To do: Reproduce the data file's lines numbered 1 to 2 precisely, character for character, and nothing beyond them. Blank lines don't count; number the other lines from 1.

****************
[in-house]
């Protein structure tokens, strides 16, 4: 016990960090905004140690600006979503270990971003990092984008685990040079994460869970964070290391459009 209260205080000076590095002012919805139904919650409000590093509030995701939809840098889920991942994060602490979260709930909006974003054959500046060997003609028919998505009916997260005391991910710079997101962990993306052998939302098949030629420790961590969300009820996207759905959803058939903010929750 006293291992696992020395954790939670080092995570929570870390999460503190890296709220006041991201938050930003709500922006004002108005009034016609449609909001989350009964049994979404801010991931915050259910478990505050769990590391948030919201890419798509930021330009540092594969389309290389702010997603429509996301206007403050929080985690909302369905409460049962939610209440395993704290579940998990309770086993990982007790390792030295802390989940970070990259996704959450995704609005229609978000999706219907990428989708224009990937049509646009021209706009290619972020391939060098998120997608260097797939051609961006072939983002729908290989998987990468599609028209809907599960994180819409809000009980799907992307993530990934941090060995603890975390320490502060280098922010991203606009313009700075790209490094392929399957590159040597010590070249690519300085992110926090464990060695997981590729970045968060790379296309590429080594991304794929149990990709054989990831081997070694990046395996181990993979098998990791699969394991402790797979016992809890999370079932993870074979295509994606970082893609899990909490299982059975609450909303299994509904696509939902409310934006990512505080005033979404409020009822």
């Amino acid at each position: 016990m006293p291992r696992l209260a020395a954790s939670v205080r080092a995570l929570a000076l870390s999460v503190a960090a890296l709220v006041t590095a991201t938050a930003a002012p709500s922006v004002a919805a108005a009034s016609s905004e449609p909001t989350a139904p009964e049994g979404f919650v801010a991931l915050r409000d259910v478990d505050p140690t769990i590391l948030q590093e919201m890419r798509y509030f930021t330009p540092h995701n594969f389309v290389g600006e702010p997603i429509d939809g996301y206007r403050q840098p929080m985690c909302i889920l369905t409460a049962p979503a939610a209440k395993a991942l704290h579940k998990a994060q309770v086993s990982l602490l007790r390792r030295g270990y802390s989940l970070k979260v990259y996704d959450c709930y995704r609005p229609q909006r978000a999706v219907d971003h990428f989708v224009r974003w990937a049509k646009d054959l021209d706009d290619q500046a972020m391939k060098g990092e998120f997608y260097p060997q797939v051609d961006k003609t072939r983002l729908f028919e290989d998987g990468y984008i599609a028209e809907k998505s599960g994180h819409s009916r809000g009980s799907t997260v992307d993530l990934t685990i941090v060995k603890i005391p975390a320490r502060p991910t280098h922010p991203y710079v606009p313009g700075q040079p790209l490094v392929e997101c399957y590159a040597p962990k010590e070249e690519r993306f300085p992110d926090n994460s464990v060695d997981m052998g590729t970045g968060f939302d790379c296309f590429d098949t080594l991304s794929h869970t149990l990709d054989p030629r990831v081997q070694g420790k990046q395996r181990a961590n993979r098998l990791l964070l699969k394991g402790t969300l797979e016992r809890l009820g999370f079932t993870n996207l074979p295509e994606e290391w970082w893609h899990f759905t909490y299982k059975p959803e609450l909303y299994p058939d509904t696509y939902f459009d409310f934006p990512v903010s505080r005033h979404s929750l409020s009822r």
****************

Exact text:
[in-house]
């Protein structure tokens, strides 16, 4: 016990960090905004140690600006979503270990971003990092984008685990040079994460869970964070290391459009 209260205080000076590095002012919805139904919650409000590093509030995701939809840098889920991942994060602490979260709930909006974003054959500046060997003609028919998505009916997260005391991910710079997101962990993306052998939302098949030629420790961590969300009820996207759905959803058939903010929750 006293291992696992020395954790939670080092995570929570870390999460503190890296709220006041991201938050930003709500922006004002108005009034016609449609909001989350009964049994979404801010991931915050259910478990505050769990590391948030919201890419798509930021330009540092594969389309290389702010997603429509996301206007403050929080985690909302369905409460049962939610209440395993704290579940998990309770086993990982007790390792030295802390989940970070990259996704959450995704609005229609978000999706219907990428989708224009990937049509646009021209706009290619972020391939060098998120997608260097797939051609961006072939983002729908290989998987990468599609028209809907599960994180819409809000009980799907992307993530990934941090060995603890975390320490502060280098922010991203606009313009700075790209490094392929399957590159040597010590070249690519300085992110926090464990060695997981590729970045968060790379296309590429080594991304794929149990990709054989990831081997070694990046395996181990993979098998990791699969394991402790797979016992809890999370079932993870074979295509994606970082893609899990909490299982059975609450909303299994509904696509939902409310934006990512505080005033979404409020009822």